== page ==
Allegations against the United States’ National Security Agency (NSA) for spying are likely to overshadow talks at the latest European Union (EU) summit in Brussels. This development comes just a day after German Chancellor Angela Merkel called President Barack Obama over claims that her phone had been monitored.
Merkel has called on the US to officially clarify the extent of their surveillance in Germany, while French President Francois Hollande is pressing for Washington’s suspected spying to be put on the agenda of the summit.
Meanwhile, the German press is outraged over the issue. The Suddeutscher Zeitung, one of the most respected publications in Germany, equates the US spying on Merkel to an attack on her “political heart”. A front-page commentary in the newspaper makes a reference to the “biggest affront”.
The exchange between Washington and Berlin over the US spying issue has been less than cordial. President Obama’s spokesperson Jay Carney assured the German chancellor that her communications were not being monitored. Washington, however, failed to clarify whether it eavesdropped on her past conversations. Needless to say, Merkel was not satisfied and demanded an “immediate and comprehensive” clarification of US practices.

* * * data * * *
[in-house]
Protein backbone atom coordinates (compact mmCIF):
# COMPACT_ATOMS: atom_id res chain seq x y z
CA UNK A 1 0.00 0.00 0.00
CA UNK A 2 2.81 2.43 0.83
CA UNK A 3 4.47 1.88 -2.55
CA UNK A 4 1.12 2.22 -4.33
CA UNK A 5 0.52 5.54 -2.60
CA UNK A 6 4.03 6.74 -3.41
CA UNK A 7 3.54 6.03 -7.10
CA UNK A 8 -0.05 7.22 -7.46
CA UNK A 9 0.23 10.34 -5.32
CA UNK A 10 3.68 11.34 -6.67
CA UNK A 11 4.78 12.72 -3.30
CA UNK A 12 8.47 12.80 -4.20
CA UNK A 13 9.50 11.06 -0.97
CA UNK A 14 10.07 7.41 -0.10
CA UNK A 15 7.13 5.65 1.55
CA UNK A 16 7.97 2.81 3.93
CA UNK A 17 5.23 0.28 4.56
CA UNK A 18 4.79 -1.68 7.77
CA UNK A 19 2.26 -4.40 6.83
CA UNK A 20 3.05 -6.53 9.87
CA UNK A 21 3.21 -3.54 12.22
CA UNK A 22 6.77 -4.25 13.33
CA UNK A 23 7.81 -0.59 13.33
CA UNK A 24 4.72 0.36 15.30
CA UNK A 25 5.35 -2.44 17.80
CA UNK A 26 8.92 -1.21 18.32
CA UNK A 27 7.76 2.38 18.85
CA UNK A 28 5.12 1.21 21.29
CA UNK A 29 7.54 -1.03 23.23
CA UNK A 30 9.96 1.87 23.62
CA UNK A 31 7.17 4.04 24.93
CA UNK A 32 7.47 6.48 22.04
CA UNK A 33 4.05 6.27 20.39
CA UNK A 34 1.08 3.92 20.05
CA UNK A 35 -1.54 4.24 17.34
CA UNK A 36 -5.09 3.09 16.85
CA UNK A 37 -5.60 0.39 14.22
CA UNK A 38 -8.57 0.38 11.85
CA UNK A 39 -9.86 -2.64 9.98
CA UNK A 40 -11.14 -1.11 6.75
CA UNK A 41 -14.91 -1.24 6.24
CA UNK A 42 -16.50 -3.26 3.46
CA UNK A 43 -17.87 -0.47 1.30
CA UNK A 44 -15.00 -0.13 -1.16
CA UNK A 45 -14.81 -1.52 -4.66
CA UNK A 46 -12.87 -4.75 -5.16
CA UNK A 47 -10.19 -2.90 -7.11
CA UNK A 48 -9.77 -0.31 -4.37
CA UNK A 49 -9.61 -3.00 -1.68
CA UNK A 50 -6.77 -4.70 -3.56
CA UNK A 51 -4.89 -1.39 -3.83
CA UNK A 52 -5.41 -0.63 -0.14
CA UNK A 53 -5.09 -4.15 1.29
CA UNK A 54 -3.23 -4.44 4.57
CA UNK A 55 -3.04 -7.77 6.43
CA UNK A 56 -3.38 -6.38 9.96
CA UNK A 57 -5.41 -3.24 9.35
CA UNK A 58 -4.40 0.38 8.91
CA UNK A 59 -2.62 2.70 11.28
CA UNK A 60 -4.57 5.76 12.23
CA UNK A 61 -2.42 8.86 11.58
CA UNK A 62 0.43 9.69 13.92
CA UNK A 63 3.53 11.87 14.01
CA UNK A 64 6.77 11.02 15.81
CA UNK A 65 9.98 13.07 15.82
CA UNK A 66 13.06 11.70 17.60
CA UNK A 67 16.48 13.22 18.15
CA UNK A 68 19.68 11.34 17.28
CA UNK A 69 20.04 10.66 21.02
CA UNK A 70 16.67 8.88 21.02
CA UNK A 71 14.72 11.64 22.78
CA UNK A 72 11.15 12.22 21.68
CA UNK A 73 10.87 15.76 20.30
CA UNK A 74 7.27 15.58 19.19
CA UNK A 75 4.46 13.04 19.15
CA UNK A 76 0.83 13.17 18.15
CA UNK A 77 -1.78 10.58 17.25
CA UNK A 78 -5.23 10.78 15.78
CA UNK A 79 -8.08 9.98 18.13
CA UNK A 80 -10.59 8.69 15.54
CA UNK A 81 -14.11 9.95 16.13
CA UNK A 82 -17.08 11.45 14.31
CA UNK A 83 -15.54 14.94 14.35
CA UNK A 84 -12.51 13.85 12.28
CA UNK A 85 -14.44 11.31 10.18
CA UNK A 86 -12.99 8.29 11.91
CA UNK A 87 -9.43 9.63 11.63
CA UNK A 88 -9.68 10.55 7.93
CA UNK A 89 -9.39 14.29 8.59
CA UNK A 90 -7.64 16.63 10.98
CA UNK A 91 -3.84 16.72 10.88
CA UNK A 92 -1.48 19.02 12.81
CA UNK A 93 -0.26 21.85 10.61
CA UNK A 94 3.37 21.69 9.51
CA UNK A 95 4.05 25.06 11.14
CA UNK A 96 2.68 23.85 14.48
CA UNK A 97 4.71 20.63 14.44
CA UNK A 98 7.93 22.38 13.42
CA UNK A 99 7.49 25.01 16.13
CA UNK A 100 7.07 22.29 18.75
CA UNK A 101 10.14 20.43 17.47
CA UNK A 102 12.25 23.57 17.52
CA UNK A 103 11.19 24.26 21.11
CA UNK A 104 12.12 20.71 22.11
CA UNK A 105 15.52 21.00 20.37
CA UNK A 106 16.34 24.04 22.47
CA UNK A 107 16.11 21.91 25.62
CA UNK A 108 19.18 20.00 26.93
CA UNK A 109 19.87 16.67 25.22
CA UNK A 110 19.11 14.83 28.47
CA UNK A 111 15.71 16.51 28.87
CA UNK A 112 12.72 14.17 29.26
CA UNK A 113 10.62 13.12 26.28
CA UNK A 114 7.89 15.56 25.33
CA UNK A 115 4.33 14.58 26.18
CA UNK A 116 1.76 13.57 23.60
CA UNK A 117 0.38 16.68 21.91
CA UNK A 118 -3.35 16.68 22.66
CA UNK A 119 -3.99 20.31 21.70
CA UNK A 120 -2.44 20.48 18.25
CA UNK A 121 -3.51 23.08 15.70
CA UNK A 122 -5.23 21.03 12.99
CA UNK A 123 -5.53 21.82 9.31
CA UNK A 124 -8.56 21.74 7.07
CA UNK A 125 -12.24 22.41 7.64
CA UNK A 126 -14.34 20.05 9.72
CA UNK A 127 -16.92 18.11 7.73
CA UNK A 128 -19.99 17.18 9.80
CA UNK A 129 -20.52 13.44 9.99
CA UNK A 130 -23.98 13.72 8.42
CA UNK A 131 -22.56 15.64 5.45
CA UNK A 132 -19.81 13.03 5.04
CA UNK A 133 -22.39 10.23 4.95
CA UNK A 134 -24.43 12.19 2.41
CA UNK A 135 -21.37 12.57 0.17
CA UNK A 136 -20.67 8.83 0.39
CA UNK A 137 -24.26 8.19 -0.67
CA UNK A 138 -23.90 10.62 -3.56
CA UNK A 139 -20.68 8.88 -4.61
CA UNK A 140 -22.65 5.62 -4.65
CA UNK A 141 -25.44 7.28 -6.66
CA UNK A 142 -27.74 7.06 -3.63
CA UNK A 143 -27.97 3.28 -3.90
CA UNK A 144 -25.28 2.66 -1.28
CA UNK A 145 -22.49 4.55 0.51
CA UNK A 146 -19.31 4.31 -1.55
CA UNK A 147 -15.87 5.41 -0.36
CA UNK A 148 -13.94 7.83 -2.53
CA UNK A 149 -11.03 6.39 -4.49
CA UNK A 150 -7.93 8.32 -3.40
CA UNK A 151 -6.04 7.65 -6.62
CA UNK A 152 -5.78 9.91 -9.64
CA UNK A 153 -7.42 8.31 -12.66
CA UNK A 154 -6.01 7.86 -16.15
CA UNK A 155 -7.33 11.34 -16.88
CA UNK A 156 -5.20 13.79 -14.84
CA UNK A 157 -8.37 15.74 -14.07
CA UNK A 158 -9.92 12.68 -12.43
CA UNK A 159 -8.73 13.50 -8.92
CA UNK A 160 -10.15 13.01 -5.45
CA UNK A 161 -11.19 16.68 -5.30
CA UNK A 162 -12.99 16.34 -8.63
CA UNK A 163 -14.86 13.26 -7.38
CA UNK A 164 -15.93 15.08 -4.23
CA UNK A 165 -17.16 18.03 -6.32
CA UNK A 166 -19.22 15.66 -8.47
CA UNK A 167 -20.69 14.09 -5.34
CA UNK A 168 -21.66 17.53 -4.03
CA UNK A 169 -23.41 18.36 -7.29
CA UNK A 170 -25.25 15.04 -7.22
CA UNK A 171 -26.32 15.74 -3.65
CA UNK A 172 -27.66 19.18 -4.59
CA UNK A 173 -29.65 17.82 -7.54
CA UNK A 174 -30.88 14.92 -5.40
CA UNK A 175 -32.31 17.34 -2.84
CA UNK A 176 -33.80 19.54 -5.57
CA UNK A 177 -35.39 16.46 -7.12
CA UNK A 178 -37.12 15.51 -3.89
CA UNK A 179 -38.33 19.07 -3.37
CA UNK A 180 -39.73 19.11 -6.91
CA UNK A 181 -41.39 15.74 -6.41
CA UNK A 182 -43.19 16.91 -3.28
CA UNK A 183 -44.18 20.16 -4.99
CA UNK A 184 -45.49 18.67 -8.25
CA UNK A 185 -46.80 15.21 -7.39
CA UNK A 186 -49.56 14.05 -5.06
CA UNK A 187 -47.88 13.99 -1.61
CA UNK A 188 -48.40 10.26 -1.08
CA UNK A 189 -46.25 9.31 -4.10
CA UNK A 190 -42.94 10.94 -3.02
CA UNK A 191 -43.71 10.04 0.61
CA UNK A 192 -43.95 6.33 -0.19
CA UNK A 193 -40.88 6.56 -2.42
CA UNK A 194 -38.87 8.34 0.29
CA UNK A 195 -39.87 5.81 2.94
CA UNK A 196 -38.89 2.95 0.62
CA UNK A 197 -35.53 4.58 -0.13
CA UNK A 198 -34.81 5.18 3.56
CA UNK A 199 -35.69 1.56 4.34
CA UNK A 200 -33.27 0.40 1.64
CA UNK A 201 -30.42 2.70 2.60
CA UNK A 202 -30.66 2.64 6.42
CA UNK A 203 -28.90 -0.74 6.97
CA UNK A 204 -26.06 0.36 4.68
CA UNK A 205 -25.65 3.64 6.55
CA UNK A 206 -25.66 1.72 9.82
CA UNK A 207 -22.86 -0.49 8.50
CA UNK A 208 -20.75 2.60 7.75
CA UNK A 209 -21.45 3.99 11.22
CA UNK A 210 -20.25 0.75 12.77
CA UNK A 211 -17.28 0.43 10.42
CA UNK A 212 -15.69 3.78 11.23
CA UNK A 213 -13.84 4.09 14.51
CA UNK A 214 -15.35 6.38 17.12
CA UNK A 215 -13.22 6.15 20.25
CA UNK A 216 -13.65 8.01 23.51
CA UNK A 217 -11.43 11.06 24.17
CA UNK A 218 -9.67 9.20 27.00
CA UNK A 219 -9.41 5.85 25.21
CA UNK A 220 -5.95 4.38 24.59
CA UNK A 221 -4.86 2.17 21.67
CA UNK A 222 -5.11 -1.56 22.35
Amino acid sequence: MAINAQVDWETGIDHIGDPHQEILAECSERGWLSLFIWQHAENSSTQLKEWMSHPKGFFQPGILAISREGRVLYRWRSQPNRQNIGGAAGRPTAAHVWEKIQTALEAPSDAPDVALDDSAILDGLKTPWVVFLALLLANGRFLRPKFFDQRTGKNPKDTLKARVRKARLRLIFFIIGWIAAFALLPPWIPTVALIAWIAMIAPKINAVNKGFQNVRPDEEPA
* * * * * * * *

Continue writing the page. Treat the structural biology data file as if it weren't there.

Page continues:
“Such practices are completely unacceptable,” said her spokesperson.
"She made clear that she views such practices, if proven true, as completely unacceptable and condemns them unequivocally," an official statement read.
"Between close friends and partners, as Germany and the U.S. have been for decades, there should not be such monitoring of the communications of a government leader. This would be a grave breach of trust. Such practices should be immediately stopped," the statement added.
Meanwhile, the French are also gnashing their teeth over reports that the NSA recorded 70.3 million items of French telephone data between December, last year, and January 8, 2013. The US was also suspected of collecting tens of thousands of French phone records.
"President Francois Hollande has asked that the topic be added to the summit agenda. It is not only a French question but a European one," French Prime Minister Jean-Marc Ayrault told his parliament on Tuesday. "We need to protect ourselves and must demand that new rules are put in place."
The US Ambassador had also been summoned by the French government in the recent past to discuss the allegations, while Obama spoke to Hollande over the phone. The American president acknowledged the “legitimate questions of our friends and allies’ over the manner in which these capabilities are employed".